The Blackhouse (Lewis Trilogy 1) by Peter May

Dark secrets…

😀 😀 😀 😀 😀

The BlackhouseThe novel is set on the remote island of Lewis far off the coast of northern Scotland. This is an area that the author will know well since he spent several years there producing and filming the Gaelic language TV series, Machair. This gives an authenticity to the very strong descriptions of this remote, rugged, weather-beaten corner of the British Isles. In particular, May’s description of the annual guga (gannet) hunt is fascinating both in its detail and in the light it sheds on the island community’s strong attachment to its ancient traditions.

DS Fin MacLeod is sent back to Lewis to investigate a murder that resembles one that took place earlier in his Edinburgh patch. Returning home after 20 years away, Fin is thrown into remembering and re-assessing his difficult childhood and adolescence. The book alternates between the present day and Fin’s past and it gradually emerges that the shadow of that past may be involved in the current investigation.

Peter May
Peter May
At first, I found the alternation between the present and the past irritating as it seemed to break the flow of the story. However, as the links between the two became clearer, the tension gradually mounted and came finally to an unexpected and dramatic climax. Along the way, May describes a community more inclined to deal with problems internally rather than involving the authorities, a place where the young people are beginning to challenge the traditions and strict religious observances of their elders and where dark secrets can sometimes come back to haunt.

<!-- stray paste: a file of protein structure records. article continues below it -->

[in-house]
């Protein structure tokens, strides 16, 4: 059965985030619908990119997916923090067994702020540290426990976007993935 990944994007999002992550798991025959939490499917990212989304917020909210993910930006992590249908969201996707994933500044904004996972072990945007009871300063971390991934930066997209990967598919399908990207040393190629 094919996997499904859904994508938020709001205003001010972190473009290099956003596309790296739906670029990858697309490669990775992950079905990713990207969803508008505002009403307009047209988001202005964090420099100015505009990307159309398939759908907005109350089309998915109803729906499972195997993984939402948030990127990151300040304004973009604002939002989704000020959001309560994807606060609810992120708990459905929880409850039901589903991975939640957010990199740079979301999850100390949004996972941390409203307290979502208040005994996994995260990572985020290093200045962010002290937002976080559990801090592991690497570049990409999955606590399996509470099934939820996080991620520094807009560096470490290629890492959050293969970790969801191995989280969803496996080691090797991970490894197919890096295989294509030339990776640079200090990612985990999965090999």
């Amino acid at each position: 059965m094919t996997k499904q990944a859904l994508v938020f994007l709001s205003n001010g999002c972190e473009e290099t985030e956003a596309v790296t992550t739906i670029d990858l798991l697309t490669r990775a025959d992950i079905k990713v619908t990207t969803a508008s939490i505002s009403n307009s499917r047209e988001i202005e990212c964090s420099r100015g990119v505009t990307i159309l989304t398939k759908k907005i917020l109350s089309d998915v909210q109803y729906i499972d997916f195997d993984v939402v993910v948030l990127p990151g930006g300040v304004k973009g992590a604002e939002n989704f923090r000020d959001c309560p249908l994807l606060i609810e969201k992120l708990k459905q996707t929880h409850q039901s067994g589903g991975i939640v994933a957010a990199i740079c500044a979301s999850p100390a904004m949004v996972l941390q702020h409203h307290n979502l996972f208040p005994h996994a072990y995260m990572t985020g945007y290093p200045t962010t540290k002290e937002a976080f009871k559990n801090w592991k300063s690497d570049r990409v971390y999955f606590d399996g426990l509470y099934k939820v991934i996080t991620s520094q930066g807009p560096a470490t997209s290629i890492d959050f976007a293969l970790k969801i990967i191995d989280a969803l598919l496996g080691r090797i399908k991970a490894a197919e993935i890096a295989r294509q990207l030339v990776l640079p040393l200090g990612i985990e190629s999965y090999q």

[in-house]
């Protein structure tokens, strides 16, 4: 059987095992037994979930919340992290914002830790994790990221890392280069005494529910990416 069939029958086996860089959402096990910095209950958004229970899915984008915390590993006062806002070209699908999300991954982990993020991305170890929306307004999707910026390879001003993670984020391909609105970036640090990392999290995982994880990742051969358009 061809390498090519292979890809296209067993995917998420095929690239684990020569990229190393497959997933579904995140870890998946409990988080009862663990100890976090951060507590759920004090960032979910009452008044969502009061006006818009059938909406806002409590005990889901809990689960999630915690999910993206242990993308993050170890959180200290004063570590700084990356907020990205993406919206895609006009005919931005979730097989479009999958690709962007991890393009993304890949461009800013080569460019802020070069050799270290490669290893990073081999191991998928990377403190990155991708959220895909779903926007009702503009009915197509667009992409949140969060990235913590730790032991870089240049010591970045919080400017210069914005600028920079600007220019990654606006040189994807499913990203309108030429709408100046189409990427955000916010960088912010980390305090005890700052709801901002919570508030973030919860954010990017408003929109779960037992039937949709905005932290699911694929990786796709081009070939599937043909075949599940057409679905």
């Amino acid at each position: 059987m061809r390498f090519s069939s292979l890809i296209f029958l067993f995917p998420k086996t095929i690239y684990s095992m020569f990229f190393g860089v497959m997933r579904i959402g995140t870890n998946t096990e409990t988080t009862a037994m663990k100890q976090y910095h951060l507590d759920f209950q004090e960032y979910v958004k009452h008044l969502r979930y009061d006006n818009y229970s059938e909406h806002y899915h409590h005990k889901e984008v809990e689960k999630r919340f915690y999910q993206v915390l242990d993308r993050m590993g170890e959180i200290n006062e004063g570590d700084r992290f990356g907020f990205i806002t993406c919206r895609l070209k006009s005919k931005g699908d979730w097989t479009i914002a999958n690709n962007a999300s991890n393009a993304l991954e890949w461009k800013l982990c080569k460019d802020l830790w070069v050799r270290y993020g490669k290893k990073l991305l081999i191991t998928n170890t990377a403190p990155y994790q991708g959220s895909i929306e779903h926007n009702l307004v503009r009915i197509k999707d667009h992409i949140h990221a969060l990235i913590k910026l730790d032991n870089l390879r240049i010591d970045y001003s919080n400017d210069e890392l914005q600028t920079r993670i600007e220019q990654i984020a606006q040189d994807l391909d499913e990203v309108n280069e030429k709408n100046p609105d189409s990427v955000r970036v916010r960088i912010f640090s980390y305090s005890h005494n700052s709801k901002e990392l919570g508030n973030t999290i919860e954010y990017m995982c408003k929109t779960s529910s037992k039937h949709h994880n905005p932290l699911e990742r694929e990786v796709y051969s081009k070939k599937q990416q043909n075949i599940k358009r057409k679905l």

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Amazon US Link

5 thoughts on “The Blackhouse (Lewis Trilogy 1) by Peter May

  1. The style of writing between past/present seems to be in vogue – have come across this in a few reads lately and I find it does distract or at the least takes me a while to assimilate the two tenses, the two stories and make sense of the narrative. It doesn’t work in all instances. “Into the Darkest Corner” By Elizabeth Haynes is an example where it does work well.


    • Yes I enjoyed that one too, though not quite as much as some people did. I’d say they both work as well as each other as thrillers, but as a long-term fan I’ve always loved Peter May’s sense of place, and in the Lewis trilogy I really feel he’s reached his peak. I was enthusiastic about this one, but the other two are even better, especially the second one, The Lewis Man. Reviews to follow!

      They’ve been huge bestsellers here in the UK, but I don’t know if they’ve made much impact elsewhere?


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